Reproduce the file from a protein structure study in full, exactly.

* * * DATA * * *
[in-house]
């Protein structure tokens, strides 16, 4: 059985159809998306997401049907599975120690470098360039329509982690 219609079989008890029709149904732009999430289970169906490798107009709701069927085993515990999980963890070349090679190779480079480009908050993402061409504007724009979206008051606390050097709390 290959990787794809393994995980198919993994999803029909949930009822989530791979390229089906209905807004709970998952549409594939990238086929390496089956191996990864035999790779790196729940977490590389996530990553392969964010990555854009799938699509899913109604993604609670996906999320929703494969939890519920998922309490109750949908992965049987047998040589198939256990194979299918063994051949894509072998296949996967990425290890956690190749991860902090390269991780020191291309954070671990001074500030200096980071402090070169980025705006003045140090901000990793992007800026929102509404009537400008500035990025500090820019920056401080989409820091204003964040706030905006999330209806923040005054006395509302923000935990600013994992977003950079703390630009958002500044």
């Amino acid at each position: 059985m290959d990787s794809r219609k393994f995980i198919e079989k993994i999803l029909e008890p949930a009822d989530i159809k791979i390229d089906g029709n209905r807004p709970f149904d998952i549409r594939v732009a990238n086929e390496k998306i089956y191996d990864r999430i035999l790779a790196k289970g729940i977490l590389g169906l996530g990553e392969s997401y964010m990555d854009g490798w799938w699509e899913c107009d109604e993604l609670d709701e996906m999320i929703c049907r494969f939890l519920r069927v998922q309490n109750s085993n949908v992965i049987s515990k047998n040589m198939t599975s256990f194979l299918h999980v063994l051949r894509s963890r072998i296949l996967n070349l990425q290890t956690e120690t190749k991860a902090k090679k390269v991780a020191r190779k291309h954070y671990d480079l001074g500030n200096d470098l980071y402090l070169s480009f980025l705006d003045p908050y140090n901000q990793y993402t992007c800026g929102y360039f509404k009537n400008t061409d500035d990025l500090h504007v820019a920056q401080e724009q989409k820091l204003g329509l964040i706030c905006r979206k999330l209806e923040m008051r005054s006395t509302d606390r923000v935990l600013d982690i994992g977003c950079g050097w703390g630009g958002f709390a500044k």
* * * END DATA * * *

[in-house]
């Protein structure tokens, strides 16, 4: 059985159809998306997401049907599975120690470098360039329509982690 219609079989008890029709149904732009999430289970169906490798107009709701069927085993515990999980963890070349090679190779480079480009908050993402061409504007724009979206008051606390050097709390 290959990787794809393994995980198919993994999803029909949930009822989530791979390229089906209905807004709970998952549409594939990238086929390496089956191996990864035999790779790196729940977490590389996530990553392969964010990555854009799938699509899913109604993604609670996906999320929703494969939890519920998922309490109750949908992965049987047998040589198939256990194979299918063994051949894509072998296949996967990425290890956690190749991860902090390269991780020191291309954070671990001074500030200096980071402090070169980025705006003045140090901000990793992007800026929102509404009537400008500035990025500090820019920056401080989409820091204003964040706030905006999330209806923040005054006395509302923000935990600013994992977003950079703390630009958002500044």
């Amino acid at each position: 059985m290959d990787s794809r219609k393994f995980i198919e079989k993994i999803l029909e008890p949930a009822d989530i159809k791979i390229d089906g029709n209905r807004p709970f149904d998952i549409r594939v732009a990238n086929e390496k998306i089956y191996d990864r999430i035999l790779a790196k289970g729940i977490l590389g169906l996530g990553e392969s997401y964010m990555d854009g490798w799938w699509e899913c107009d109604e993604l609670d709701e996906m999320i929703c049907r494969f939890l519920r069927v998922q309490n109750s085993n949908v992965i049987s515990k047998n040589m198939t599975s256990f194979l299918h999980v063994l051949r894509s963890r072998i296949l996967n070349l990425q290890t956690e120690t190749k991860a902090k090679k390269v991780a020191r190779k291309h954070y671990d480079l001074g500030n200096d470098l980071y402090l070169s480009f980025l705006d003045p908050y140090n901000q990793y993402t992007c800026g929102y360039f509404k009537n400008t061409d500035d990025l500090h504007v820019a920056q401080e724009q989409k820091l204003g329509l964040i706030c905006r979206k999330l209806e923040m008051r005054s006395t509302d606390r923000v935990l600013d982690i994992g977003c950079g050097w703390g630009g958002f709390a500044k």